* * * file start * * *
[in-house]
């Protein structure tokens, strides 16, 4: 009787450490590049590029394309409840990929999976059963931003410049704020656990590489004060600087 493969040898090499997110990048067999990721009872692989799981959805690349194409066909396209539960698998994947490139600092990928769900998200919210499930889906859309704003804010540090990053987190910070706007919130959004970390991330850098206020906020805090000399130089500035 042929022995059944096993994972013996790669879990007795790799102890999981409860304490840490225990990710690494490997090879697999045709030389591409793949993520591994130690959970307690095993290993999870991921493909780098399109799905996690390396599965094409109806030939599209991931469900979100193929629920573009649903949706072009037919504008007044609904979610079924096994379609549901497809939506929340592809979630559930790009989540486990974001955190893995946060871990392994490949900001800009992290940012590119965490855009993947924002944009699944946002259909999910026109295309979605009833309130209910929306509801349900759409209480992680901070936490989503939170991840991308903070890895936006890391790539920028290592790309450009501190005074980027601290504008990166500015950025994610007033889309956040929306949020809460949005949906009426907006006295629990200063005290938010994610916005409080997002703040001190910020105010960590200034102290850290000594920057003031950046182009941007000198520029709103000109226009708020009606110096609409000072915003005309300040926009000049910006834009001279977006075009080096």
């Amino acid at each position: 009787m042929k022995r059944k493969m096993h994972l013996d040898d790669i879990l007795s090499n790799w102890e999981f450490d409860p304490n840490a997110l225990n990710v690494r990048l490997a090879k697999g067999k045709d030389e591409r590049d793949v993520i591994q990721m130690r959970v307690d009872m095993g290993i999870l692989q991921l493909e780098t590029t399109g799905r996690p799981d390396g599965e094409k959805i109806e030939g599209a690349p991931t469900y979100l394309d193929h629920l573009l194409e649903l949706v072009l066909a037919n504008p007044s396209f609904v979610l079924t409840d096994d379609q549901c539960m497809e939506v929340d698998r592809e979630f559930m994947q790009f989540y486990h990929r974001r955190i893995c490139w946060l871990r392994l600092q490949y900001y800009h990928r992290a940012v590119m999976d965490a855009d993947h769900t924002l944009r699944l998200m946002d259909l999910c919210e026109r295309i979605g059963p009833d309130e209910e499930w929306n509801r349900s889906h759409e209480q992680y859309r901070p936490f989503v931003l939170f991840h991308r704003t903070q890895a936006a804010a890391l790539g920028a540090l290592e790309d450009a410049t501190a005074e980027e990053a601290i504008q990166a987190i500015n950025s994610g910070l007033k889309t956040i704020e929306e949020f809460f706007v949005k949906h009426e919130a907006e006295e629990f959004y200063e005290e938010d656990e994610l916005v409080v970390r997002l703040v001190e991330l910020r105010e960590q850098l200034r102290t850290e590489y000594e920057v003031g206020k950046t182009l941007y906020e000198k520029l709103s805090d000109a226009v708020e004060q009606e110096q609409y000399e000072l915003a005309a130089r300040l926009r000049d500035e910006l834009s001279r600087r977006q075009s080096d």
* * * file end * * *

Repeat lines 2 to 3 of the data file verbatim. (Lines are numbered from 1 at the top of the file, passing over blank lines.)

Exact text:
């Protein structure tokens, strides 16, 4: 009787450490590049590029394309409840990929999976059963931003410049704020656990590489004060600087 493969040898090499997110990048067999990721009872692989799981959805690349194409066909396209539960698998994947490139600092990928769900998200919210499930889906859309704003804010540090990053987190910070706007919130959004970390991330850098206020906020805090000399130089500035 042929022995059944096993994972013996790669879990007795790799102890999981409860304490840490225990990710690494490997090879697999045709030389591409793949993520591994130690959970307690095993290993999870991921493909780098399109799905996690390396599965094409109806030939599209991931469900979100193929629920573009649903949706072009037919504008007044609904979610079924096994379609549901497809939506929340592809979630559930790009989540486990974001955190893995946060871990392994490949900001800009992290940012590119965490855009993947924002944009699944946002259909999910026109295309979605009833309130209910929306509801349900759409209480992680901070936490989503939170991840991308903070890895936006890391790539920028290592790309450009501190005074980027601290504008990166500015950025994610007033889309956040929306949020809460949005949906009426907006006295629990200063005290938010994610916005409080997002703040001190910020105010960590200034102290850290000594920057003031950046182009941007000198520029709103000109226009708020009606110096609409000072915003005309300040926009000049910006834009001279977006075009080096």
């Amino acid at each position: 009787m042929k022995r059944k493969m096993h994972l013996d040898d790669i879990l007795s090499n790799w102890e999981f450490d409860p304490n840490a997110l225990n990710v690494r990048l490997a090879k697999g067999k045709d030389e591409r590049d793949v993520i591994q990721m130690r959970v307690d009872m095993g290993i999870l692989q991921l493909e780098t590029t399109g799905r996690p799981d390396g599965e094409k959805i109806e030939g599209a690349p991931t469900y979100l394309d193929h629920l573009l194409e649903l949706v072009l066909a037919n504008p007044s396209f609904v979610l079924t409840d096994d379609q549901c539960m497809e939506v929340d698998r592809e979630f559930m994947q790009f989540y486990h990929r974001r955190i893995c490139w946060l871990r392994l600092q490949y900001y800009h990928r992290a940012v590119m999976d965490a855009d993947h769900t924002l944009r699944l998200m946002d259909l999910c919210e026109r295309i979605g059963p009833d309130e209910e499930w929306n509801r349900s889906h759409e209480q992680y859309r901070p936490f989503v931003l939170f991840h991308r704003t903070q890895a936006a804010a890391l790539g920028a540090l290592e790309d450009a410049t501190a005074e980027e990053a601290i504008q990166a987190i500015n950025s994610g910070l007033k889309t956040i704020e929306e949020f809460f706007v949005k949906h009426e919130a907006e006295e629990f959004y200063e005290e938010d656990e994610l916005v409080v970390r997002l703040v001190e991330l910020r105010e960590q850098l200034r102290t850290e590489y000594e920057v003031g206020k950046t182009l941007y906020e000198k520029l709103s805090d000109a226009v708020e004060q009606e110096q609409y000399e000072l915003a005309a130089r300040l926009r000049d500035e910006l834009s001279r600087r977006q075009s080096d």